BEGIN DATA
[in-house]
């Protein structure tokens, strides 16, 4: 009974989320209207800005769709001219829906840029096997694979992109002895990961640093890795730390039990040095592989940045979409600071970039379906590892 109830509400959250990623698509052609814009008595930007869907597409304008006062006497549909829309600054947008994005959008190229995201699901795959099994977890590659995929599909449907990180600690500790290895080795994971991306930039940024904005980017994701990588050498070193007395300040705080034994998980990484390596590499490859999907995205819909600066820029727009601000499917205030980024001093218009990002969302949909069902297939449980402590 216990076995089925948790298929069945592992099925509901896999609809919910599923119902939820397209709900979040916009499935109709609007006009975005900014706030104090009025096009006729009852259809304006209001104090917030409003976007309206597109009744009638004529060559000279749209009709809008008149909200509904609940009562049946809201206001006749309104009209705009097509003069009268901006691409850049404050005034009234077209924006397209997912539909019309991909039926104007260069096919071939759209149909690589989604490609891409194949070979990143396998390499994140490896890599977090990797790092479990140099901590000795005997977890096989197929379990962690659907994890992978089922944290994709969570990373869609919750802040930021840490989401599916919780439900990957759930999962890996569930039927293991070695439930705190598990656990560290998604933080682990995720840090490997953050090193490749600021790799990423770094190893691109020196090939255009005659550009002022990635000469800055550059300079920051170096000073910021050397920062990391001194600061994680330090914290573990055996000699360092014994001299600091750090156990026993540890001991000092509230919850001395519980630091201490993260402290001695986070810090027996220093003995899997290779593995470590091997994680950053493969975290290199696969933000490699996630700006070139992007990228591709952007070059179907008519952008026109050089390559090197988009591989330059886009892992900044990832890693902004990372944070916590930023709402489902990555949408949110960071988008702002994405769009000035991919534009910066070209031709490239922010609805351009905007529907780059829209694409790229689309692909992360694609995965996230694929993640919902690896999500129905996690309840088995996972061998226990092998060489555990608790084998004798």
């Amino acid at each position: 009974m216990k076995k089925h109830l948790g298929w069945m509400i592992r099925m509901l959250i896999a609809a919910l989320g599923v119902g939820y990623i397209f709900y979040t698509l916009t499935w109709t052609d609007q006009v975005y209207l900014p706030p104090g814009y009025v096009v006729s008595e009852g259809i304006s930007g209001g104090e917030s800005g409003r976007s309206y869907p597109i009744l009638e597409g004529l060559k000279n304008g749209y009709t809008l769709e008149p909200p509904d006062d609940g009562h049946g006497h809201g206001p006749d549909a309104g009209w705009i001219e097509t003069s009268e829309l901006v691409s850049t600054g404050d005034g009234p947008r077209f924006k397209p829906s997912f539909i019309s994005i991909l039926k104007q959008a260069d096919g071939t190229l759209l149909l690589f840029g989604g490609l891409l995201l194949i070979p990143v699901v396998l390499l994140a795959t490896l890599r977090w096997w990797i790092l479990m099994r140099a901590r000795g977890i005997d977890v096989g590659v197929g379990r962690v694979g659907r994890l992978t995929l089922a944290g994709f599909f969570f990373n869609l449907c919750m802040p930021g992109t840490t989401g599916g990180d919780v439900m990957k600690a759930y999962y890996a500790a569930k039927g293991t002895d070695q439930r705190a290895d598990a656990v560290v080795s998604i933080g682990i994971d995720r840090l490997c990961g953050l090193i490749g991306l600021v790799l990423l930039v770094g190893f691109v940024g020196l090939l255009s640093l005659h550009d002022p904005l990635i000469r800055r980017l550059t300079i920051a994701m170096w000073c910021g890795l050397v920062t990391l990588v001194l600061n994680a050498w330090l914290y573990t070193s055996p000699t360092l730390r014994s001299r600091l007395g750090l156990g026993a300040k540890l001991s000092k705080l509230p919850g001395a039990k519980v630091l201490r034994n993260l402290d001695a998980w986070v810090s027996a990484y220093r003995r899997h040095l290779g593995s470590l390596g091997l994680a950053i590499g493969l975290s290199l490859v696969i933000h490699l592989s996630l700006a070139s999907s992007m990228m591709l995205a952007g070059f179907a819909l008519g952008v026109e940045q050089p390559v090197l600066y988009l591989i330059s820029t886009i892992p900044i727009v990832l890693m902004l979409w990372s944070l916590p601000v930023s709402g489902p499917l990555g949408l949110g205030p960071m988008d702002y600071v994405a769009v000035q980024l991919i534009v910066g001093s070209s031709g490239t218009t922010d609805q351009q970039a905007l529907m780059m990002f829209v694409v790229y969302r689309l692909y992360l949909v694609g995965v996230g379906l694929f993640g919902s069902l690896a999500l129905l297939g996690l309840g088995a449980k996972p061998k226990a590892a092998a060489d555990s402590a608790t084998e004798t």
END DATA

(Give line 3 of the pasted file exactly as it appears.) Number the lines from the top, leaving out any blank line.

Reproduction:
């Amino acid at each position: 009974m216990k076995k089925h109830l948790g298929w069945m509400i592992r099925m509901l959250i896999a609809a919910l989320g599923v119902g939820y990623i397209f709900y979040t698509l916009t499935w109709t052609d609007q006009v975005y209207l900014p706030p104090g814009y009025v096009v006729s008595e009852g259809i304006s930007g209001g104090e917030s800005g409003r976007s309206y869907p597109i009744l009638e597409g004529l060559k000279n304008g749209y009709t809008l769709e008149p909200p509904d006062d609940g009562h049946g006497h809201g206001p006749d549909a309104g009209w705009i001219e097509t003069s009268e829309l901006v691409s850049t600054g404050d005034g009234p947008r077209f924006k397209p829906s997912f539909i019309s994005i991909l039926k104007q959008a260069d096919g071939t190229l759209l149909l690589f840029g989604g490609l891409l995201l194949i070979p990143v699901v396998l390499l994140a795959t490896l890599r977090w096997w990797i790092l479990m099994r140099a901590r000795g977890i005997d977890v096989g590659v197929g379990r962690v694979g659907r994890l992978t995929l089922a944290g994709f599909f969570f990373n869609l449907c919750m802040p930021g992109t840490t989401g599916g990180d919780v439900m990957k600690a759930y999962y890996a500790a569930k039927g293991t002895d070695q439930r705190a290895d598990a656990v560290v080795s998604i933080g682990i994971d995720r840090l490997c990961g953050l090193i490749g991306l600021v790799l990423l930039v770094g190893f691109v940024g020196l090939l255009s640093l005659h550009d002022p904005l990635i000469r800055r980017l550059t300079i920051a994701m170096w000073c910021g890795l050397v920062t990391l990588v001194l600061n994680a050498w330090l914290y573990t070193s055996p000699t360092l730390r014994s001299r600091l007395g750090l156990g026993a300040k540890l001991s000092k705080l509230p919850g001395a039990k519980v630091l201490r034994n993260l402290d001695a998980w986070v810090s027996a990484y220093r003995r899997h040095l290779g593995s470590l390596g091997l994680a950053i590499g493969l975290s290199l490859v696969i933000h490699l592989s996630l700006a070139s999907s992007m990228m591709l995205a952007g070059f179907a819909l008519g952008v026109e940045q050089p390559v090197l600066y988009l591989i330059s820029t886009i892992p900044i727009v990832l890693m902004l979409w990372s944070l916590p601000v930023s709402g489902p499917l990555g949408l949110g205030p960071m988008d702002y600071v994405a769009v000035q980024l991919i534009v910066g001093s070209s031709g490239t218009t922010d609805q351009q970039a905007l529907m780059m990002f829209v694409v790229y969302r689309l692909y992360l949909v694609g995965v996230g379906l694929f993640g919902s069902l690896a999500l129905l297939g996690l309840g088995a449980k996972p061998k226990a590892a092998a060489d555990s402590a608790t084998e004798t």